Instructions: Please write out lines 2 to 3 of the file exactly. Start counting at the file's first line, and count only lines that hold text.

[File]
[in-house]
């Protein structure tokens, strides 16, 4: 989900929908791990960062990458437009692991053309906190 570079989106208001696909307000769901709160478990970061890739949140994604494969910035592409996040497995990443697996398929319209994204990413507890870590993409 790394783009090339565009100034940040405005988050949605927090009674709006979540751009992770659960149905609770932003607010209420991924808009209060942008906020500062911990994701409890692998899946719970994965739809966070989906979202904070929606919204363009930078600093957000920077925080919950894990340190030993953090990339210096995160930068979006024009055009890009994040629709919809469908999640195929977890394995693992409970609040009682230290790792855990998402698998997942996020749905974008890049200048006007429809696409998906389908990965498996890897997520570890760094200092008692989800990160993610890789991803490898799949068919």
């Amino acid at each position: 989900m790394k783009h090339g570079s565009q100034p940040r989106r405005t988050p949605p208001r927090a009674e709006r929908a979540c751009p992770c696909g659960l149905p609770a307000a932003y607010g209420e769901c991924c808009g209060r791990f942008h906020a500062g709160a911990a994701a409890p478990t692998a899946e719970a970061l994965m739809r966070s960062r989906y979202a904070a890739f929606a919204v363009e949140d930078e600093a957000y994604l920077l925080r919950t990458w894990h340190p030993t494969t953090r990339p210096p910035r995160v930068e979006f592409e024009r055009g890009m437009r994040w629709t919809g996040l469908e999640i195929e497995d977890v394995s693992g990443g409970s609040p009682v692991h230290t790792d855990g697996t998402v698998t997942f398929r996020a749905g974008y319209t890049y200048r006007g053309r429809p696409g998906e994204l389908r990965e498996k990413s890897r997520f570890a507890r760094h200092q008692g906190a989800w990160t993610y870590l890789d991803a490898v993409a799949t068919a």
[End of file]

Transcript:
């Protein structure tokens, strides 16, 4: 989900929908791990960062990458437009692991053309906190 570079989106208001696909307000769901709160478990970061890739949140994604494969910035592409996040497995990443697996398929319209994204990413507890870590993409 790394783009090339565009100034940040405005988050949605927090009674709006979540751009992770659960149905609770932003607010209420991924808009209060942008906020500062911990994701409890692998899946719970994965739809966070989906979202904070929606919204363009930078600093957000920077925080919950894990340190030993953090990339210096995160930068979006024009055009890009994040629709919809469908999640195929977890394995693992409970609040009682230290790792855990998402698998997942996020749905974008890049200048006007429809696409998906389908990965498996890897997520570890760094200092008692989800990160993610890789991803490898799949068919």
């Amino acid at each position: 989900m790394k783009h090339g570079s565009q100034p940040r989106r405005t988050p949605p208001r927090a009674e709006r929908a979540c751009p992770c696909g659960l149905p609770a307000a932003y607010g209420e769901c991924c808009g209060r791990f942008h906020a500062g709160a911990a994701a409890p478990t692998a899946e719970a970061l994965m739809r966070s960062r989906y979202a904070a890739f929606a919204v363009e949140d930078e600093a957000y994604l920077l925080r919950t990458w894990h340190p030993t494969t953090r990339p210096p910035r995160v930068e979006f592409e024009r055009g890009m437009r994040w629709t919809g996040l469908e999640i195929e497995d977890v394995s693992g990443g409970s609040p009682v692991h230290t790792d855990g697996t998402v698998t997942f398929r996020a749905g974008y319209t890049y200048r006007g053309r429809p696409g998906e994204l389908r990965e498996k990413s890897r997520f570890a507890r760094h200092q008692g906190a989800w990160t993610y870590l890789d991803a490898v993409a799949t068919a």